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Monday, September 22, 2014, 08:57

NPCSC’s decision cannot be challenged

By Song Sio-Chong

During a meeting with the visiting Hong Kong Federation of Trade Union (HKFDU) delegation on Tuesday, Zhan Dejiang, chairman of the Standing Committee of the National People’s Congress (NPCSC), stressed that the decision by the top legislature cannot be challenged.

NPCSC’s decision cannot be challengedBy virtue of the Basic Law, Hong Kong residents recognize the NPCSC has, among other things, the power to return and invalidate any law enacted by the SAR legislature which does not conform with the Basic Law (Article 17(3)). In accordance with the Constitution, the NPCSC also has the power to enact and amend statutes — with the exception of those enacted by the National People’s Congress (NPC) (Article 67(2)). This means the landmark NPCSC decision on political reform in Hong Kong has the same legal status as a national law applicable to the SAR.

Partly because of the fact that the NPCSC’s decision is not listed in Annex III of the Basic Law under Article 18, and partly because the Basic Law does not use the word “instrument”, in Hong Kong legal terminology such decisions are called “instruments”, rather than national laws applicable to the SAR. The term “instrument” may be unfamiliar to the mainland legal profession and to experts in jurisprudence. The Oxford Dictionary of Law defines an “instrument” as “a formal document such as a will, deed, or conveyance, which is evidence of (for example) rights and duties”. But the NPCSC’s decision cannot be equated to such an “instrument”. If the NPCSC’s decision has inadvertently been named as an “instrument”, it will be belittled and diminished in importance. Actually the NPCSC’s decision can only be amended or repealed by the NPCSC itself or the NPC — the highest organ of State power (Article 57 and 62(11) of the Constitution).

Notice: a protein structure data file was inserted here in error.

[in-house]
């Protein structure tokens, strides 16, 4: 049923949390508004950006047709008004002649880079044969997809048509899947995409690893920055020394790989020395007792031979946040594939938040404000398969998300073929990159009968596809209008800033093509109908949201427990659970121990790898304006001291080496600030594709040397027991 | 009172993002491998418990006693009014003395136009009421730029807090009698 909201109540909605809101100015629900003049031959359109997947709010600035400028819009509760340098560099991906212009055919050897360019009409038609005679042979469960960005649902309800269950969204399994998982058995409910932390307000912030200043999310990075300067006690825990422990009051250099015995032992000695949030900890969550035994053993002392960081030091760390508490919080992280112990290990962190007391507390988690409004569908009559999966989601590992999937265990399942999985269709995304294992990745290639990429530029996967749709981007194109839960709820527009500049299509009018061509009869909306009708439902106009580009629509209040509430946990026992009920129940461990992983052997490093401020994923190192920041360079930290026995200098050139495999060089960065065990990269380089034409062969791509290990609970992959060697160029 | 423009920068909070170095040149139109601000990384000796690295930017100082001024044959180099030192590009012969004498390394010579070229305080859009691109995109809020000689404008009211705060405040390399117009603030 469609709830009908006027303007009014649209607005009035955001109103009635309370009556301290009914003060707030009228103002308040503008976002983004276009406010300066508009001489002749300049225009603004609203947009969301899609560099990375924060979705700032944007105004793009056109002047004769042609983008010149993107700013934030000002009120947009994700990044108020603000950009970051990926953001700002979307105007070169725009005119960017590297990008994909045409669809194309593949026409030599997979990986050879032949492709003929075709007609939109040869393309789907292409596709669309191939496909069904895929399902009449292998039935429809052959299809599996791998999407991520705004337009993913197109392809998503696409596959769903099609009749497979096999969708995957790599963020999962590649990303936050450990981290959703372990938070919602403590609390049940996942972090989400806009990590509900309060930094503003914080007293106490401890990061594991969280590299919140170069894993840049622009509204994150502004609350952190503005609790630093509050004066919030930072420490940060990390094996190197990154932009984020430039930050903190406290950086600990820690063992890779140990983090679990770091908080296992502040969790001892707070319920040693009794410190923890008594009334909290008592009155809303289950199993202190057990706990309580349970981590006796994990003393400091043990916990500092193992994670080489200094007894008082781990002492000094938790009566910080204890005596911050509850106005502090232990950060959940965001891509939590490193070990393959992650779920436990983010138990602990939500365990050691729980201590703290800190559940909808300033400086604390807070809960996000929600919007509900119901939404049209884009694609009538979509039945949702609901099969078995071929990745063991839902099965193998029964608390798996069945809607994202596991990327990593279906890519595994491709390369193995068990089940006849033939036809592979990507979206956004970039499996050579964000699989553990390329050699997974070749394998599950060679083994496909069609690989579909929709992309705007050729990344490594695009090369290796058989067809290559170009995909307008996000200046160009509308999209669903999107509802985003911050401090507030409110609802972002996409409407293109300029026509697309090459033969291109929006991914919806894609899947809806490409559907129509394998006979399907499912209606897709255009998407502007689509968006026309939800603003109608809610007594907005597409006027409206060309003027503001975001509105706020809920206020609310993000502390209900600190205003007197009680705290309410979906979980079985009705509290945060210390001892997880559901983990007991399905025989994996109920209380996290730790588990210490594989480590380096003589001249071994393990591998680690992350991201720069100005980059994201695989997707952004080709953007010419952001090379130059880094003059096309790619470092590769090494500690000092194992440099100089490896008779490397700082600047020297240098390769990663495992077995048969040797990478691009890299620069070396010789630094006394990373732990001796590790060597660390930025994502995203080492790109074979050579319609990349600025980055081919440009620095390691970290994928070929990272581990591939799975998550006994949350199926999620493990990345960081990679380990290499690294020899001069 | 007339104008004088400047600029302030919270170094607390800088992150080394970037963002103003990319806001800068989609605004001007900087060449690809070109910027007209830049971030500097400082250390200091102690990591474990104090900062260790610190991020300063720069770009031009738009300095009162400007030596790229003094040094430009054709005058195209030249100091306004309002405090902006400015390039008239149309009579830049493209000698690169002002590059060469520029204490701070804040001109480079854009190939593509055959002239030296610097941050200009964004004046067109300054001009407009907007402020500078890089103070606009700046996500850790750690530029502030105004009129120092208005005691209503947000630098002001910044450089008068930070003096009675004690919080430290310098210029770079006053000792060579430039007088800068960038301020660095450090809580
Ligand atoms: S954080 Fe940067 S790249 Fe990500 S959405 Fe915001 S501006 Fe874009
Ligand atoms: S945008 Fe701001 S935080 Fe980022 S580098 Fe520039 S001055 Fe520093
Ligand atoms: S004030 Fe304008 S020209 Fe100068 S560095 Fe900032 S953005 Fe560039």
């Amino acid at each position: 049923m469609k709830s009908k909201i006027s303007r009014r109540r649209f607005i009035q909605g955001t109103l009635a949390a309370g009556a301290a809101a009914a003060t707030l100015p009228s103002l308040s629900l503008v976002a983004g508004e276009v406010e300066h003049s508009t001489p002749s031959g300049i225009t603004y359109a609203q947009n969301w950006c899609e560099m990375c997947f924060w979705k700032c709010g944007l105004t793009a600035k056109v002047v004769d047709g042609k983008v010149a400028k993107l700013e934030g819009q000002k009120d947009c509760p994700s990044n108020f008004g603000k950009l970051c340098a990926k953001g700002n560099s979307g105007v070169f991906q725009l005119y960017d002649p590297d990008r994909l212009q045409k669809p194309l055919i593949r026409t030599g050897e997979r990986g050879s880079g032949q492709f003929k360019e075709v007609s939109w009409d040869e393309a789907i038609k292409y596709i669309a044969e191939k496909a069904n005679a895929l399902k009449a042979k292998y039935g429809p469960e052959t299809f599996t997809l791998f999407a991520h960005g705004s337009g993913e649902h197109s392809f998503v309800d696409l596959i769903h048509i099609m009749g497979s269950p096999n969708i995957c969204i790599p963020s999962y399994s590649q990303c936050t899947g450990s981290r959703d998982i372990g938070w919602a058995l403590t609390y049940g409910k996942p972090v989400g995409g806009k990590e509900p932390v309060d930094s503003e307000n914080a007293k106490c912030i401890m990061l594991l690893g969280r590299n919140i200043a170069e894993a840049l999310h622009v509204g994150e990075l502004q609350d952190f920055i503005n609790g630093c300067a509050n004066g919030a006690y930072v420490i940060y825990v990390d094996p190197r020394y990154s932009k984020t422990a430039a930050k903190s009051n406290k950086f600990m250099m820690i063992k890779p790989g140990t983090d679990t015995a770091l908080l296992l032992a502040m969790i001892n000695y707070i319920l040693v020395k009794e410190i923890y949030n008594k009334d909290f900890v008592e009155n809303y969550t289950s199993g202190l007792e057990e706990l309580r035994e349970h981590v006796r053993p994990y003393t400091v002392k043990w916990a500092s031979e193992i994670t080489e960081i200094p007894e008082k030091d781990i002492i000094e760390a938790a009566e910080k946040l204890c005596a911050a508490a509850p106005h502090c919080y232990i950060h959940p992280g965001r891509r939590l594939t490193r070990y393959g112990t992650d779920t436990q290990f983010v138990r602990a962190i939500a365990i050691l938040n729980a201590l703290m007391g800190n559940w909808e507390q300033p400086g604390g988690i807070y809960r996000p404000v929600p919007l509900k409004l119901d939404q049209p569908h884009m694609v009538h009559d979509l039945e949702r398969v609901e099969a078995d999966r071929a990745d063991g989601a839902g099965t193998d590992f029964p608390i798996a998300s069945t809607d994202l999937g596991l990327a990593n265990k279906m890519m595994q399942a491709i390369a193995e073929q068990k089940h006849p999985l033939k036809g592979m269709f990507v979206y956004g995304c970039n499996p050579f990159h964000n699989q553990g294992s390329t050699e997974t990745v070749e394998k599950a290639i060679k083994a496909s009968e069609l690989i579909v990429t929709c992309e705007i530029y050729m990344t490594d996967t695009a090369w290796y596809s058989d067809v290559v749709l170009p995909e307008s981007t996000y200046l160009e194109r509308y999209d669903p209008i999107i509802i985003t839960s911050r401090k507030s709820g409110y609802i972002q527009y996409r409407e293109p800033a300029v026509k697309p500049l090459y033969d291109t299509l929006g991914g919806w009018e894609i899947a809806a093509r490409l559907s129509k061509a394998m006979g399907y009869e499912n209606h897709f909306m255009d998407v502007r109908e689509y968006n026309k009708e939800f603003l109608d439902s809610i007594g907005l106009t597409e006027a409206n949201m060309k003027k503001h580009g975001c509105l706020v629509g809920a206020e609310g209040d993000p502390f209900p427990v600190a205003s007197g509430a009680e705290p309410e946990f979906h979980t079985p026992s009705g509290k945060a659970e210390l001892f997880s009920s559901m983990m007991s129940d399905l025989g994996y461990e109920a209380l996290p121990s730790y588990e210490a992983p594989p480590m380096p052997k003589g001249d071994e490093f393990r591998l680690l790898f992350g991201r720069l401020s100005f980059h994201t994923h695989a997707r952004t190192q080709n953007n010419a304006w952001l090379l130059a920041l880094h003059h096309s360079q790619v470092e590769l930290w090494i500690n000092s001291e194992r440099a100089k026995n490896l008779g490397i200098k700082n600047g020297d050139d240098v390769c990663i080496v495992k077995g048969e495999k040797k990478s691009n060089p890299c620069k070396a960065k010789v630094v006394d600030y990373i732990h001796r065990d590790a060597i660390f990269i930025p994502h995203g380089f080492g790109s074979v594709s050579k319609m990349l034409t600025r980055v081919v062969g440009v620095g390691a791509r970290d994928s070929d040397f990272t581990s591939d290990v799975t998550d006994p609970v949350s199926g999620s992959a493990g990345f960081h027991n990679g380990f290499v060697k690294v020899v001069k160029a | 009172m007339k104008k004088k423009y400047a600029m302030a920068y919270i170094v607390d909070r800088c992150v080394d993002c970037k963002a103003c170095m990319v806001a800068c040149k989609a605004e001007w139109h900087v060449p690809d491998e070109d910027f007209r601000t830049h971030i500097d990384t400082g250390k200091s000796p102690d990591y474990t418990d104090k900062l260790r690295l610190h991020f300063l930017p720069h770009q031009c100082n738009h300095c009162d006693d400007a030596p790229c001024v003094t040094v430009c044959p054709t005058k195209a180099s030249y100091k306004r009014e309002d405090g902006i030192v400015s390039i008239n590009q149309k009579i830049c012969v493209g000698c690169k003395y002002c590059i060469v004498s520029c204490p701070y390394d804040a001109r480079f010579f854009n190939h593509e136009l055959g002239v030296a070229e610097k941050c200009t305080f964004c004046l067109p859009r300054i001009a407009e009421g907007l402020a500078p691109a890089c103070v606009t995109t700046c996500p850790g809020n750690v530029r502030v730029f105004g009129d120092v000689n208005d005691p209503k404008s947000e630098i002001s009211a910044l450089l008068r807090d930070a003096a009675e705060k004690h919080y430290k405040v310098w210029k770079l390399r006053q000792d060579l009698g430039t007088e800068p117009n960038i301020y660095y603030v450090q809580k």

In such circumstances, it may be necessary for Zhang Dejiang to remind the SAR of the status and legal authority of the NPCSC’s decision on Aug 31. It must be emphasized that this decision cannot be debated or challenged.

Supporters of the decision may ask why the NPCSC did not allow the decision — equivalent to the status of national laws applicable to the SAR — to be listed in Annex III of the Basic Law. According to the decree of the president to promulgate the HKSAR Basic Law on April 4, 1990, the Basic Law includes Annex I, Annex II and Annex III, as well as designs of the regional flag and emblem. If this decision were to be listed in Annex III of the Basic Law, it would be considered part of the Basic Law, and one of the laws in force in Hong Kong (Article 18(1)) instead of just being an “instrument”. Whether the NPCSC’s decision is listed in Annex III or not, the legal effect and authority of this decision remains unchanged. The decision has equivalent status to that of a national law. It must be observed in the same way as the Constitution and the Basic Law. For it also is part of the constitutional framework of the SAR.

It should also be noted that the contents of that decision such as the members, composition and method for forming the Nominating Committee, democratic procedures for the nomination of candidates for the CE post, as well as the quorum of candidates, all concern interpretations of Article 45 of the Basic Law. As the NPCSC has the power to both interpret and make decisions, the decision is, therefore, in absolute conformity with the Basic Law.

No doubt, the central government authorities, operating under “One Country, Two Systems”, will stick to the Basic Law and NPCSC decisions to implement universal suffrage in 2017 in Hong Kong.

It should also be stressed that any radical acts opposing this — such as “Occupy Central” and boycotts of school classes will fail — as will any attempt to challenge the Basic Law.

The author is a HK veteran commentator and professor at the Research Center of Hong Kong and Macao Basic Law, Shenzhen University.

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